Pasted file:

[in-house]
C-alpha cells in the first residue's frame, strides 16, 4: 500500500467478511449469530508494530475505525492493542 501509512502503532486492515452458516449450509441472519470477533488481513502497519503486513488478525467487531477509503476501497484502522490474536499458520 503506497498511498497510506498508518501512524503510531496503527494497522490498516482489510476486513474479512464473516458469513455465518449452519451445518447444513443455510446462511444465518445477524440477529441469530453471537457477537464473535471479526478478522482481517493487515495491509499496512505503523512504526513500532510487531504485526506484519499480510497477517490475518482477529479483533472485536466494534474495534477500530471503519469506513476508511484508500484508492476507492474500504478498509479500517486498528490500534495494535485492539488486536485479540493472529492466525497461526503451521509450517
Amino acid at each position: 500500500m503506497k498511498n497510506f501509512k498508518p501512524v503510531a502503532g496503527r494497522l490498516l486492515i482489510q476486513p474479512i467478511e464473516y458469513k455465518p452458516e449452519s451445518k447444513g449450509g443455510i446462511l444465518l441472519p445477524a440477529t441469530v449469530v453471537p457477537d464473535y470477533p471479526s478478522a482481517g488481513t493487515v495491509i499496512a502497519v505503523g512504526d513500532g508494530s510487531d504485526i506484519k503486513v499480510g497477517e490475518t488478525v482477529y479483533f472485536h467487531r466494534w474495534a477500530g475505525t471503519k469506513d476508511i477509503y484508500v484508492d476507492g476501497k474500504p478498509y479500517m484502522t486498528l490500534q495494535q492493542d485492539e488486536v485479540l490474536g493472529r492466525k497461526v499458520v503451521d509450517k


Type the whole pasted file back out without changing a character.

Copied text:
[in-house]
C-alpha cells in the first residue's frame, strides 16, 4: 500500500467478511449469530508494530475505525492493542 501509512502503532486492515452458516449450509441472519470477533488481513502497519503486513488478525467487531477509503476501497484502522490474536499458520 503506497498511498497510506498508518501512524503510531496503527494497522490498516482489510476486513474479512464473516458469513455465518449452519451445518447444513443455510446462511444465518445477524440477529441469530453471537457477537464473535471479526478478522482481517493487515495491509499496512505503523512504526513500532510487531504485526506484519499480510497477517490475518482477529479483533472485536466494534474495534477500530471503519469506513476508511484508500484508492476507492474500504478498509479500517486498528490500534495494535485492539488486536485479540493472529492466525497461526503451521509450517
Amino acid at each position: 500500500m503506497k498511498n497510506f501509512k498508518p501512524v503510531a502503532g496503527r494497522l490498516l486492515i482489510q476486513p474479512i467478511e464473516y458469513k455465518p452458516e449452519s451445518k447444513g449450509g443455510i446462511l444465518l441472519p445477524a440477529t441469530v449469530v453471537p457477537d464473535y470477533p471479526s478478522a482481517g488481513t493487515v495491509i499496512a502497519v505503523g512504526d513500532g508494530s510487531d504485526i506484519k503486513v499480510g497477517e490475518t488478525v482477529y479483533f472485536h467487531r466494534w474495534a477500530g475505525t471503519k469506513d476508511i477509503y484508500v484508492d476507492g476501497k474500504p478498509y479500517m484502522t486498528l490500534q495494535q492493542d485492539e488486536v485479540l490474536g493472529r492466525k497461526v499458520v503451521d509450517k